Missouri’s new “castle doctrine” law allows carte blanche to kill anyone unlawfully entering a house or a car or committing a forcible felony, such as kidnapping, armed robbery, burglary, arson, assault, rape, or sodomy. How far can Missourians go, asks the Kansas City Star? Shoot a drunk who staggers into your home? Probably. Kill the teen burglar who raises his arms in surrender? Possibly. A 13-member committee that is writing jury instructions for the new law accepts a less-broad interpretation, said Jackson County Judge Charles Atwell, the committee's chairman. The previous state law included a “reasonableness” standard, meaning you had to believe that you, or another person, was in serious danger before using deadly force. Because that phrase remains in the new law, juries should take it into account, Atwell said.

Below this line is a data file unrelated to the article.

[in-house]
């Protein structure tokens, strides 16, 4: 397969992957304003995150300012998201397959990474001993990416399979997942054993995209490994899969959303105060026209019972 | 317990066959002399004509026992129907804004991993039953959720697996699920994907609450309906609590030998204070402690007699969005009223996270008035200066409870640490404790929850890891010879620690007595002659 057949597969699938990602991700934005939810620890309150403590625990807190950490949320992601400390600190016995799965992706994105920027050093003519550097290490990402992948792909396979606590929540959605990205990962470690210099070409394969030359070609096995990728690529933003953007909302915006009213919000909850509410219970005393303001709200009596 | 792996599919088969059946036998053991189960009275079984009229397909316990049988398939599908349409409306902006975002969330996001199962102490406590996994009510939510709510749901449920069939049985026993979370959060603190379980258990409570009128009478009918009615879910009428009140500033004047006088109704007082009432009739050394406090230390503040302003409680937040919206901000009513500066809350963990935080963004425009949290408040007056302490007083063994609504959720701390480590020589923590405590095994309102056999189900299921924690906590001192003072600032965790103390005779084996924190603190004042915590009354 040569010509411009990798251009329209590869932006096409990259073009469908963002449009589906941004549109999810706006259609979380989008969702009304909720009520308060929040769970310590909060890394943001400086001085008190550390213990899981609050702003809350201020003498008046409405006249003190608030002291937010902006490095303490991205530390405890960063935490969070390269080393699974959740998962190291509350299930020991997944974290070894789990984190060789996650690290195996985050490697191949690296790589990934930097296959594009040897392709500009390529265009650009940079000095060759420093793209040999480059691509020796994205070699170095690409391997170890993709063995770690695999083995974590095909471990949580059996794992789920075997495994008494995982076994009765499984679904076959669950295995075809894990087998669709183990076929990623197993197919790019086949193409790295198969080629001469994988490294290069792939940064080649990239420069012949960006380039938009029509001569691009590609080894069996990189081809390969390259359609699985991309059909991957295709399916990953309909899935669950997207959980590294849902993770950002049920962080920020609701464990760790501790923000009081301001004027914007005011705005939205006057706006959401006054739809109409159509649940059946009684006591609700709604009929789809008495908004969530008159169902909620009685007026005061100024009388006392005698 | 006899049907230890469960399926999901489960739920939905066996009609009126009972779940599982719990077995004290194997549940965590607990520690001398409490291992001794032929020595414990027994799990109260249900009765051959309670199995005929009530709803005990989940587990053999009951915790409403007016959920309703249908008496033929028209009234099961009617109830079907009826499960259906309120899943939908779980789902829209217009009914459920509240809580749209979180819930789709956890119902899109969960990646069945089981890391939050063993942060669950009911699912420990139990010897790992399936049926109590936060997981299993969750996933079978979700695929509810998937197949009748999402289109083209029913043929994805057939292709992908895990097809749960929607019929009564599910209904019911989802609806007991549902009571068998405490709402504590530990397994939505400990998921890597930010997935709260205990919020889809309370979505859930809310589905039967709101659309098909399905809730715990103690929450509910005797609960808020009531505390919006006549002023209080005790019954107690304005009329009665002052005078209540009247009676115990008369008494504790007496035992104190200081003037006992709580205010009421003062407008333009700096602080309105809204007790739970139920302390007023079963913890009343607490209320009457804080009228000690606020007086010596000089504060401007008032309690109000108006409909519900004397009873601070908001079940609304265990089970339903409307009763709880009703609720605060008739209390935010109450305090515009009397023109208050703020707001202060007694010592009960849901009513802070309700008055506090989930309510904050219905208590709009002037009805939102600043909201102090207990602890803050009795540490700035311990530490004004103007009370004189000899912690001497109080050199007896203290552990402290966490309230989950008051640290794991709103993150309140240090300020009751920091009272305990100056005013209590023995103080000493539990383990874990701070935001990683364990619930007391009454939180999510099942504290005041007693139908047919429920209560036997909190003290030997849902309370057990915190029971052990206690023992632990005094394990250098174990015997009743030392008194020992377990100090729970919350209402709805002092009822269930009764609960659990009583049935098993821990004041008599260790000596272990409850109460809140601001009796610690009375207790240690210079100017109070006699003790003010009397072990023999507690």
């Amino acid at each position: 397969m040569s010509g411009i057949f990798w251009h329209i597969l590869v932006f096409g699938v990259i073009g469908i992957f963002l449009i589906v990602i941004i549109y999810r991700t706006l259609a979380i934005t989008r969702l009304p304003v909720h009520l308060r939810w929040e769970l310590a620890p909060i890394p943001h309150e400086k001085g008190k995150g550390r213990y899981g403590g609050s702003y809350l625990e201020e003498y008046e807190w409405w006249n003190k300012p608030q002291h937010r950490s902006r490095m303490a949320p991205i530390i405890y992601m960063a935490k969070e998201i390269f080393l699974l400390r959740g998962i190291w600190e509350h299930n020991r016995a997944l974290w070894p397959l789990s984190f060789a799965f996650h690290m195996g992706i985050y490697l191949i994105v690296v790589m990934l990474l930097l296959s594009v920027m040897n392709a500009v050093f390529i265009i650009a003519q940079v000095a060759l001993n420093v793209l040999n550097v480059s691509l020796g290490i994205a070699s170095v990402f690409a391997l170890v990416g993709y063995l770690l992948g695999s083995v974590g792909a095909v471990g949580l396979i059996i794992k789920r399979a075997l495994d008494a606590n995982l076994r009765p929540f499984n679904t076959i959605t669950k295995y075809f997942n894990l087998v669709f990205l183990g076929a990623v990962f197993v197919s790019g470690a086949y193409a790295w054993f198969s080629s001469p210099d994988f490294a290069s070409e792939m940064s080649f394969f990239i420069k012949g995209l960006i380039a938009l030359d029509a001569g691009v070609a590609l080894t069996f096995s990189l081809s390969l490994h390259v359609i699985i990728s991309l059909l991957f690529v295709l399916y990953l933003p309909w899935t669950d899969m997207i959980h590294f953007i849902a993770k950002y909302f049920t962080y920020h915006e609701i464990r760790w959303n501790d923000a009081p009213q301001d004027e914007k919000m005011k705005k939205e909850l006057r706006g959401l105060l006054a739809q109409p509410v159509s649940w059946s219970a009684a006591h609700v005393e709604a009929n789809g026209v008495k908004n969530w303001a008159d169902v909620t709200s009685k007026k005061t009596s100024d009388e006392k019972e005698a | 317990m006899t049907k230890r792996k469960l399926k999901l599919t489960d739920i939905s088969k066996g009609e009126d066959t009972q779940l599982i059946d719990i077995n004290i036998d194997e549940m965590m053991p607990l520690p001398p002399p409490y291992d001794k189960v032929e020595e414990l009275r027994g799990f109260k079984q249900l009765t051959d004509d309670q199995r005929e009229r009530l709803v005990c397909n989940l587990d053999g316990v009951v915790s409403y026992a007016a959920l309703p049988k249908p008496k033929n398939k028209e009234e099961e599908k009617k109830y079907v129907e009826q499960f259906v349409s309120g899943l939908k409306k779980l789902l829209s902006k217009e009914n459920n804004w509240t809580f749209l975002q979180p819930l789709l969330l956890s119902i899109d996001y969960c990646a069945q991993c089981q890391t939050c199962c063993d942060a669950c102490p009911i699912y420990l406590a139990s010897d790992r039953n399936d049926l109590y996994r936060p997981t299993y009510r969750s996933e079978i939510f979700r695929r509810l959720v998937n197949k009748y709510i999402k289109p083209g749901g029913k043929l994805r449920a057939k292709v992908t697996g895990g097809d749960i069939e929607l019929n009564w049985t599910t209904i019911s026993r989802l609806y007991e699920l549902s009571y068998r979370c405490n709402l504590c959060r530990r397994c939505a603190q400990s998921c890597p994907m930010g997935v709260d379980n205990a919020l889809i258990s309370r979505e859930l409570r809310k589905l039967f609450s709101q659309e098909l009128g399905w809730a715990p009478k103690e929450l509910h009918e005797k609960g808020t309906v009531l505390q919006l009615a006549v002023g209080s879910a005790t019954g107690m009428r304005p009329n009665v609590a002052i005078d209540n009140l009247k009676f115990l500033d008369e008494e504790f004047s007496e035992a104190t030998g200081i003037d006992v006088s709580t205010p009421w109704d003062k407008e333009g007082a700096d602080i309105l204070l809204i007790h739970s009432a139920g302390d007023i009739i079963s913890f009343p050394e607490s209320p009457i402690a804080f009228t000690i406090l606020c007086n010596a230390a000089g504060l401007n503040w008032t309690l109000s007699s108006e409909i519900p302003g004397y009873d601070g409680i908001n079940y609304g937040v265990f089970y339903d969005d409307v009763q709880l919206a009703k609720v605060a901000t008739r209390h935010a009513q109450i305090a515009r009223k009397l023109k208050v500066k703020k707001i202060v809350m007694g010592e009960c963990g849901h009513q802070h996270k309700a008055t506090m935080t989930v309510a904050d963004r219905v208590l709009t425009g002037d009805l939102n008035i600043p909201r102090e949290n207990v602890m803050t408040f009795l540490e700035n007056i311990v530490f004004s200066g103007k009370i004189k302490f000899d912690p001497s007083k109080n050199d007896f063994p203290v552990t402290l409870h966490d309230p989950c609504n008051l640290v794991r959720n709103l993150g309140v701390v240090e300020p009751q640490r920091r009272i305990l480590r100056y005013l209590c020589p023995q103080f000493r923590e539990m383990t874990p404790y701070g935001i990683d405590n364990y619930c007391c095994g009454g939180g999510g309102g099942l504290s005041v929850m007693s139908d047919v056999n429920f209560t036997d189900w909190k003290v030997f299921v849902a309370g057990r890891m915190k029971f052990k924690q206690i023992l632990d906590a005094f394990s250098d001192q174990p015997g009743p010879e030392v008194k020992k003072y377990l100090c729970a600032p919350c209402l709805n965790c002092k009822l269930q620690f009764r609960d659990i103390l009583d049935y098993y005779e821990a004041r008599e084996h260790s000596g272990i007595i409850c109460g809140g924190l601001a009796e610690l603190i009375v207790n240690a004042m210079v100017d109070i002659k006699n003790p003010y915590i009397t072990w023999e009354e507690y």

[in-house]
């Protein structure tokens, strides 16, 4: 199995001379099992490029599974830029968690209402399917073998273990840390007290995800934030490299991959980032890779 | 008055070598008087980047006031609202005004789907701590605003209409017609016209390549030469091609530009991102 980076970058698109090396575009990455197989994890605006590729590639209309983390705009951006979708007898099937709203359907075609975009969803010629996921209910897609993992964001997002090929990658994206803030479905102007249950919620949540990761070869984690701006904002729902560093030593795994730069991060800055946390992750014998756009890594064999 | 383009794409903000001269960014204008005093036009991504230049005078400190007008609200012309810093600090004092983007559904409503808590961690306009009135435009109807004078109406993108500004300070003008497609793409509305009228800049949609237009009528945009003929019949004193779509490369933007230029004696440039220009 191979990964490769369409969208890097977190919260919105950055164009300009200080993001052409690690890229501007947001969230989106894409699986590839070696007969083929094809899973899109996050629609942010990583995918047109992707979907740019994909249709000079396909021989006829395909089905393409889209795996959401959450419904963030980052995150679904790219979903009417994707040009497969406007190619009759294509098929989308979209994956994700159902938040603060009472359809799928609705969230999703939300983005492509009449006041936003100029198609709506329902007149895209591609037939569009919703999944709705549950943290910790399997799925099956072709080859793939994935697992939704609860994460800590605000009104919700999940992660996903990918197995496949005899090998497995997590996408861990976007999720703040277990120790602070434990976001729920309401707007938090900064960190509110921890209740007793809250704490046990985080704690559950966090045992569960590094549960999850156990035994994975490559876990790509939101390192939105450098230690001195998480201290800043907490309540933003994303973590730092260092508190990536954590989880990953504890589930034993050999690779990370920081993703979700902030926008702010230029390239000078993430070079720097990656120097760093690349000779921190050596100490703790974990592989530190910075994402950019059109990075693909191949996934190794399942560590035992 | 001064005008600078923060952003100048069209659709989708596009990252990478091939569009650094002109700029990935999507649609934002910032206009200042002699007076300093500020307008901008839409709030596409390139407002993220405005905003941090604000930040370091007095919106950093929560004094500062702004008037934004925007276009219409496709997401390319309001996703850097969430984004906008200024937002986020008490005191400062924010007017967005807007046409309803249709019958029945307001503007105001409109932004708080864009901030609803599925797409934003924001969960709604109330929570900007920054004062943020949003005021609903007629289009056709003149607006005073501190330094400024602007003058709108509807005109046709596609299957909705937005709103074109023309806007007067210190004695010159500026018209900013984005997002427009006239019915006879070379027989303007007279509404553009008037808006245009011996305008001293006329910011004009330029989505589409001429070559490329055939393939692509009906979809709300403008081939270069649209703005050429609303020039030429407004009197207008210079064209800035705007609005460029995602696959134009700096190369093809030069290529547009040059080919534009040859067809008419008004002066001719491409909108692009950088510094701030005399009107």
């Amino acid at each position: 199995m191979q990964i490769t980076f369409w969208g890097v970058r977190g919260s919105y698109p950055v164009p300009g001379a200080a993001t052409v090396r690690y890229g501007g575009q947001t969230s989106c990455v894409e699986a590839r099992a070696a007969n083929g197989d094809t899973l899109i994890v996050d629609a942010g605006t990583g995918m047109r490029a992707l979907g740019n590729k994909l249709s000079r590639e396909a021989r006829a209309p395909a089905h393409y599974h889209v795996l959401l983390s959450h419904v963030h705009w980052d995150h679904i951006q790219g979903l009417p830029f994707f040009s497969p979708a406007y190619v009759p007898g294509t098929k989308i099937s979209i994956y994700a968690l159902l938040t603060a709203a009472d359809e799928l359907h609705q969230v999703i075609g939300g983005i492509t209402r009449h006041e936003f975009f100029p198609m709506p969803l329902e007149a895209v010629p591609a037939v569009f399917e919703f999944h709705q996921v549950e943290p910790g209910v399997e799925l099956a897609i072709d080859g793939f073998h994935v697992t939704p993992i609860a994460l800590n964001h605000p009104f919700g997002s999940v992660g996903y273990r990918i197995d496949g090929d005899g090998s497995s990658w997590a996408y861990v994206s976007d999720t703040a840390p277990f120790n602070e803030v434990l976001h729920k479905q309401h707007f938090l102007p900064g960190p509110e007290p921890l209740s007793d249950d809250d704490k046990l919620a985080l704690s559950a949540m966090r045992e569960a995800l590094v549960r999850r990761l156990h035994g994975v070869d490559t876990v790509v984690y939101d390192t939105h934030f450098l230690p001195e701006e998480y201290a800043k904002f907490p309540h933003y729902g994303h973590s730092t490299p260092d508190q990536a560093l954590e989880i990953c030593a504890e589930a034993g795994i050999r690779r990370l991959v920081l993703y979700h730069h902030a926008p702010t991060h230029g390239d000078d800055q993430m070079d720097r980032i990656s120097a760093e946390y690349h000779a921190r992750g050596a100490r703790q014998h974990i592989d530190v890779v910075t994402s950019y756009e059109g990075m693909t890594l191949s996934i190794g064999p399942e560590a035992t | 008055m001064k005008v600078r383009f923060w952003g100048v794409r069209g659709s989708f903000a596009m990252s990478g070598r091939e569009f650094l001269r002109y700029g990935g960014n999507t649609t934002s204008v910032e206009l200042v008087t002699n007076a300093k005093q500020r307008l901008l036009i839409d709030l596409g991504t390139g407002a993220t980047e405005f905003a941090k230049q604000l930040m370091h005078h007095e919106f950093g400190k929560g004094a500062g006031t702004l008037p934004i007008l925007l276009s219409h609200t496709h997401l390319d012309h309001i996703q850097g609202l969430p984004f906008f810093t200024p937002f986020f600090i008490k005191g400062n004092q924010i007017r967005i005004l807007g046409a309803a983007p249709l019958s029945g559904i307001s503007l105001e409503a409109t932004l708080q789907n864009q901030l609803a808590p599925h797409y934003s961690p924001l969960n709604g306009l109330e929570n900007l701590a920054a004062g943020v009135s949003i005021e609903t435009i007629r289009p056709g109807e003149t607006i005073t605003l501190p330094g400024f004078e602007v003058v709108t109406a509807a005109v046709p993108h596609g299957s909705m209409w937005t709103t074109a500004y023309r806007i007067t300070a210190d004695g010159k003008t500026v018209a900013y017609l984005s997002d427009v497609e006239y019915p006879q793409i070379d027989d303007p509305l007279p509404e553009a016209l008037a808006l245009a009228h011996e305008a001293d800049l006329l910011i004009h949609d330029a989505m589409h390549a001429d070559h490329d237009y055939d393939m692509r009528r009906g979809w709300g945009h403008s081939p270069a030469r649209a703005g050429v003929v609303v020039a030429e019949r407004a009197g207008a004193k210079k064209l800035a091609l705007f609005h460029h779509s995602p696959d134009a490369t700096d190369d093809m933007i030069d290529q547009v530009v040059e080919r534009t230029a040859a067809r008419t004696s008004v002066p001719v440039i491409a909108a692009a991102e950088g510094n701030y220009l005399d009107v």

“That's going to cause a fight,” counters lawyer Kevin Jamison, who worked with the Western Missouri Shooters Alliance and the National Rifle Association to help pass the new law. The NRA has helped spread such laws to Kansas and more than 15 other states in the last two years, though wording varies among states. The Kansas law contains a reasonableness standard. Prosecutors fear the law will make it more difficult to file and win cases against even hardened criminals, who may twist the law to help them kill others legally. “Bad people are going to get away with murder because of this statute,” said assistant Jackson County prosecutor Bryan Krantz. “A lot of people are going to get away with murder.”